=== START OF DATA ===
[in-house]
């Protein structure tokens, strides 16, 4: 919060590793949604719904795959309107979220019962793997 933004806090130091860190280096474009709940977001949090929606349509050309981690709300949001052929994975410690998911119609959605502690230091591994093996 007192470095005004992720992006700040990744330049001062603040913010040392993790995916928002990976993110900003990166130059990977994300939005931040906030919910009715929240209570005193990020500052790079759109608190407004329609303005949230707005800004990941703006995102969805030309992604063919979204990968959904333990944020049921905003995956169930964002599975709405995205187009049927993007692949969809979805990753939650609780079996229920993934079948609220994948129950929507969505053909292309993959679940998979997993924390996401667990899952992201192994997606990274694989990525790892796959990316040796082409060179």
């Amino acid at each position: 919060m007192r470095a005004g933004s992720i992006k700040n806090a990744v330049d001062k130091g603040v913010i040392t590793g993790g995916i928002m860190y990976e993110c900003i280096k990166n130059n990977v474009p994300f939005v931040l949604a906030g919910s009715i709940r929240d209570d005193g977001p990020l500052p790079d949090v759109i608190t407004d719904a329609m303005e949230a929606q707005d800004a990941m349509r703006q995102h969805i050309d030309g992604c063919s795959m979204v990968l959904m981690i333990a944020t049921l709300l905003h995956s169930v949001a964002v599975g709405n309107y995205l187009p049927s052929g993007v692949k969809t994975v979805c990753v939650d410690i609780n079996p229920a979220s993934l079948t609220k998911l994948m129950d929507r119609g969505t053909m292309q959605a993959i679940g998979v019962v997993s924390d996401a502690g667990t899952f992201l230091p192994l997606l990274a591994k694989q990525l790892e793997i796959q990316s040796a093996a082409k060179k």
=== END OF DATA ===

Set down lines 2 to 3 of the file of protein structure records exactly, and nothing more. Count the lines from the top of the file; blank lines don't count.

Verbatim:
């Protein structure tokens, strides 16, 4: 919060590793949604719904795959309107979220019962793997 933004806090130091860190280096474009709940977001949090929606349509050309981690709300949001052929994975410690998911119609959605502690230091591994093996 007192470095005004992720992006700040990744330049001062603040913010040392993790995916928002990976993110900003990166130059990977994300939005931040906030919910009715929240209570005193990020500052790079759109608190407004329609303005949230707005800004990941703006995102969805030309992604063919979204990968959904333990944020049921905003995956169930964002599975709405995205187009049927993007692949969809979805990753939650609780079996229920993934079948609220994948129950929507969505053909292309993959679940998979997993924390996401667990899952992201192994997606990274694989990525790892796959990316040796082409060179």
């Amino acid at each position: 919060m007192r470095a005004g933004s992720i992006k700040n806090a990744v330049d001062k130091g603040v913010i040392t590793g993790g995916i928002m860190y990976e993110c900003i280096k990166n130059n990977v474009p994300f939005v931040l949604a906030g919910s009715i709940r929240d209570d005193g977001p990020l500052p790079d949090v759109i608190t407004d719904a329609m303005e949230a929606q707005d800004a990941m349509r703006q995102h969805i050309d030309g992604c063919s795959m979204v990968l959904m981690i333990a944020t049921l709300l905003h995956s169930v949001a964002v599975g709405n309107y995205l187009p049927s052929g993007v692949k969809t994975v979805c990753v939650d410690i609780n079996p229920a979220s993934l079948t609220k998911l994948m129950d929507r119609g969505t053909m292309q959605a993959i679940g998979v019962v997993s924390d996401a502690g667990t899952f992201l230091p192994l997606l990274a591994k694989q990525l790892e793997i796959q990316s040796a093996a082409k060179k």